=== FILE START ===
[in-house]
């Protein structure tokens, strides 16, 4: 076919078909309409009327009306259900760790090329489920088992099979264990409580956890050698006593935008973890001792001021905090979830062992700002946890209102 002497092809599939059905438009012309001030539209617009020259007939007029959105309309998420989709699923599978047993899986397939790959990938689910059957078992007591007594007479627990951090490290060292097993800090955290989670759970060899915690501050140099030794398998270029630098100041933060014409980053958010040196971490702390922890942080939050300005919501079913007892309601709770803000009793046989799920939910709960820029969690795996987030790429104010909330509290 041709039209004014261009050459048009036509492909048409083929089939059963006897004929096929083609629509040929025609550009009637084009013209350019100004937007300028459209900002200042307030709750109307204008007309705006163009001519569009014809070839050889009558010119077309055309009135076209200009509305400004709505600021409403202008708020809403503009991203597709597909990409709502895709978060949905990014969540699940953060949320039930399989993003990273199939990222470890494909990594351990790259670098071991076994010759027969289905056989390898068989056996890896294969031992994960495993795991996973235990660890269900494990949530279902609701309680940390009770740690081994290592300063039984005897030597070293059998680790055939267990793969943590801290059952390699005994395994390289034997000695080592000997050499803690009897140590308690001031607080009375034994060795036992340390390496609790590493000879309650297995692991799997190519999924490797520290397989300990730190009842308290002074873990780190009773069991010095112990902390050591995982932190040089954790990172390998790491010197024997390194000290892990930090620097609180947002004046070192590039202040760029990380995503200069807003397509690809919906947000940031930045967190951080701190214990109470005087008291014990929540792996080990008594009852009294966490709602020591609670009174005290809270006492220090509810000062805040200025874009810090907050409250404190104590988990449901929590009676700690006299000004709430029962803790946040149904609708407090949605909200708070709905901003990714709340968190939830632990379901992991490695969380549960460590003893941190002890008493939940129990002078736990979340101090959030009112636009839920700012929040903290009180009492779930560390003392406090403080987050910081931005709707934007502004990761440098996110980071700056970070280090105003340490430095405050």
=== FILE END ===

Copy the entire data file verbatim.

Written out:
[in-house]
């Protein structure tokens, strides 16, 4: 076919078909309409009327009306259900760790090329489920088992099979264990409580956890050698006593935008973890001792001021905090979830062992700002946890209102 002497092809599939059905438009012309001030539209617009020259007939007029959105309309998420989709699923599978047993899986397939790959990938689910059957078992007591007594007479627990951090490290060292097993800090955290989670759970060899915690501050140099030794398998270029630098100041933060014409980053958010040196971490702390922890942080939050300005919501079913007892309601709770803000009793046989799920939910709960820029969690795996987030790429104010909330509290 041709039209004014261009050459048009036509492909048409083929089939059963006897004929096929083609629509040929025609550009009637084009013209350019100004937007300028459209900002200042307030709750109307204008007309705006163009001519569009014809070839050889009558010119077309055309009135076209200009509305400004709505600021409403202008708020809403503009991203597709597909990409709502895709978060949905990014969540699940953060949320039930399989993003990273199939990222470890494909990594351990790259670098071991076994010759027969289905056989390898068989056996890896294969031992994960495993795991996973235990660890269900494990949530279902609701309680940390009770740690081994290592300063039984005897030597070293059998680790055939267990793969943590801290059952390699005994395994390289034997000695080592000997050499803690009897140590308690001031607080009375034994060795036992340390390496609790590493000879309650297995692991799997190519999924490797520290397989300990730190009842308290002074873990780190009773069991010095112990902390050591995982932190040089954790990172390998790491010197024997390194000290892990930090620097609180947002004046070192590039202040760029990380995503200069807003397509690809919906947000940031930045967190951080701190214990109470005087008291014990929540792996080990008594009852009294966490709602020591609670009174005290809270006492220090509810000062805040200025874009810090907050409250404190104590988990449901929590009676700690006299000004709430029962803790946040149904609708407090949605909200708070709905901003990714709340968190939830632990379901992991490695969380549960460590003893941190002890008493939940129990002078736990979340101090959030009112636009839920700012929040903290009180009492779930560390003392406090403080987050910081931005709707934007502004990761440098996110980071700056970070280090105003340490430095405050």